In many compound bows, draw lengths can be adjusted somewhat, and peak weight can be adjusted within a 10-pound range. Target compounds are usually 56 to 58 inches long. Hunting models generally range from 38 to 50 inches, and bows to be used for both purposes are about 50 inches long. The weight of these bows ranges from about 3½ to 4¼ pounds. They’re made in either a one-piece style or in the takedown style. The cables are steel. The handle risers may be magnesium or hardwood. In top-quality bows, the limbs are laminated wood and fiberglass. Less expensive models may be solid fiberglass. Even those, however, are more costly than high-quality bows of conventional design.
The basic design of the crossbow is centuries old, but a major change has been made in recent years. There are now recurve crossbows and compound crossbows that incorporate the pulley system of the conventional compound bow. Older crossbows were impossible to draw manually and employed a crank for cocking them. The modern compound crossbow, however, has draw weights up to 175 pounds and can be drawn by hand. It has either a stirrup or bipod stand at the front end. The archer plants his feet on this and pulls the bowstring up into the cocking position.
Nearly all modern crossbows have many features in common: they have shoulder stocks, mechanical “trigger” releases, and telescopic and electronic sights. Modern crossbows will shoot a bolt (arrow) at speeds up to 350 feet per second. Crossbows are also drawn and cocked in advance. They are easier to master than conventional bows because all functions are mechanical.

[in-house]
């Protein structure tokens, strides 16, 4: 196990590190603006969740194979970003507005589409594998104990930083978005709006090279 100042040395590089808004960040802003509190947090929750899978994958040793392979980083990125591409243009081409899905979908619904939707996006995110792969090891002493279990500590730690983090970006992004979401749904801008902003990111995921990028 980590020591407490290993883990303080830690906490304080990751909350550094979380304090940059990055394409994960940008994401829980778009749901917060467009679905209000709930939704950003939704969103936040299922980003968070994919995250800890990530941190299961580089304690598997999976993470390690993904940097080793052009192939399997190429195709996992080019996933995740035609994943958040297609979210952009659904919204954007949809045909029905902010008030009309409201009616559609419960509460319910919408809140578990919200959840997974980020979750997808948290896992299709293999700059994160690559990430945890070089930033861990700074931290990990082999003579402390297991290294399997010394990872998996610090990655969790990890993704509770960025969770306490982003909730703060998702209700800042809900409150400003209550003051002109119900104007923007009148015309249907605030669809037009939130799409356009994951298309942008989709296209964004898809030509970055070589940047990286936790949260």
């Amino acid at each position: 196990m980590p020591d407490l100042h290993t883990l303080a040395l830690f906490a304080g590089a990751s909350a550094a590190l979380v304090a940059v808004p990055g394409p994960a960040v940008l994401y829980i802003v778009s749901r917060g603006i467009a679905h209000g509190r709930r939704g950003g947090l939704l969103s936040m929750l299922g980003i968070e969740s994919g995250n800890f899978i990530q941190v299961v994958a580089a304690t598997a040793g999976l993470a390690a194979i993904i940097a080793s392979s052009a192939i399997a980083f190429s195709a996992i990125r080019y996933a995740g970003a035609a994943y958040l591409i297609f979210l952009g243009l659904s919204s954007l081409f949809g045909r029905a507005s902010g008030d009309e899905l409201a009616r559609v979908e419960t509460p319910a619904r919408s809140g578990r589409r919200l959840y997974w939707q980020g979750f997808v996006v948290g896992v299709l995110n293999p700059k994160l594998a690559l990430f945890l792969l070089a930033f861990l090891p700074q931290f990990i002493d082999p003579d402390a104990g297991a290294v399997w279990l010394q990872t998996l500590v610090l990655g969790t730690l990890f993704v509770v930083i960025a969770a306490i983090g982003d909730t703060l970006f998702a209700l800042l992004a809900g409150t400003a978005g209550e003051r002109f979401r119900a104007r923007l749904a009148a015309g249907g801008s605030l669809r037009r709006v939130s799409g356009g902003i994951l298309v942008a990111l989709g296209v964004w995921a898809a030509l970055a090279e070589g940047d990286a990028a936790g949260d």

Conventional bows are of two basic types—straight or long bow and recurve. The straight bow, as its name implies, has straight limbs. Such bows were once standard. Today, few are sold, but there are archers who enjoy the ancient and classic style, and some of these people make their own straight bows. The limbs of a recurve bow curve back, and then, near the tips, curve forward.
The modern recurve bow is popular because it casts an arrow at greater speed with less draw weight than older styles. A relatively short recurve bow has excellent cast and is also maneuverable in brush, so models measuring 50 to 60 inches are popular for hunting. Longer bows—some of them 64 to 70 inches—are more stable, easier to draw, and smoother to release, so long models are usually preferred for target shooting. A bow for both purposes will have a compromise length.
Wood alone is still used in making some bows, primarily inexpensive models. Lemon and hickory are the most common woods. Hickory withstands cold better than lemonwood, but neither material produces the best cast. Various metals (especially tubular aluminum) have also been used by bowyers. Aluminum bows are unaffected by temperature changes, but, again, the cast is poor. Solid fiberglass is also used. It’s impervious to weather but lacks the shooting qualities of composite bows, which are now the most common. These are laminations of two or more different materials—metal, wood, fiberglass, and various synthetics. The laminated composite bows produce excellent cast and are, in general, better than any other type.
About the author:
Vin T. Sparano is the author of Complete Outdoors Encyclopedia as well as three other guides for Rizzoli.
He has been an outdoor editor and writer for more than fifty years. He is editor emeritus of Outdoor Life, and has written and edited more than fifteen books about the outdoors. In 2013, he was inducted into the Freshwater Fishing Hall of Fame.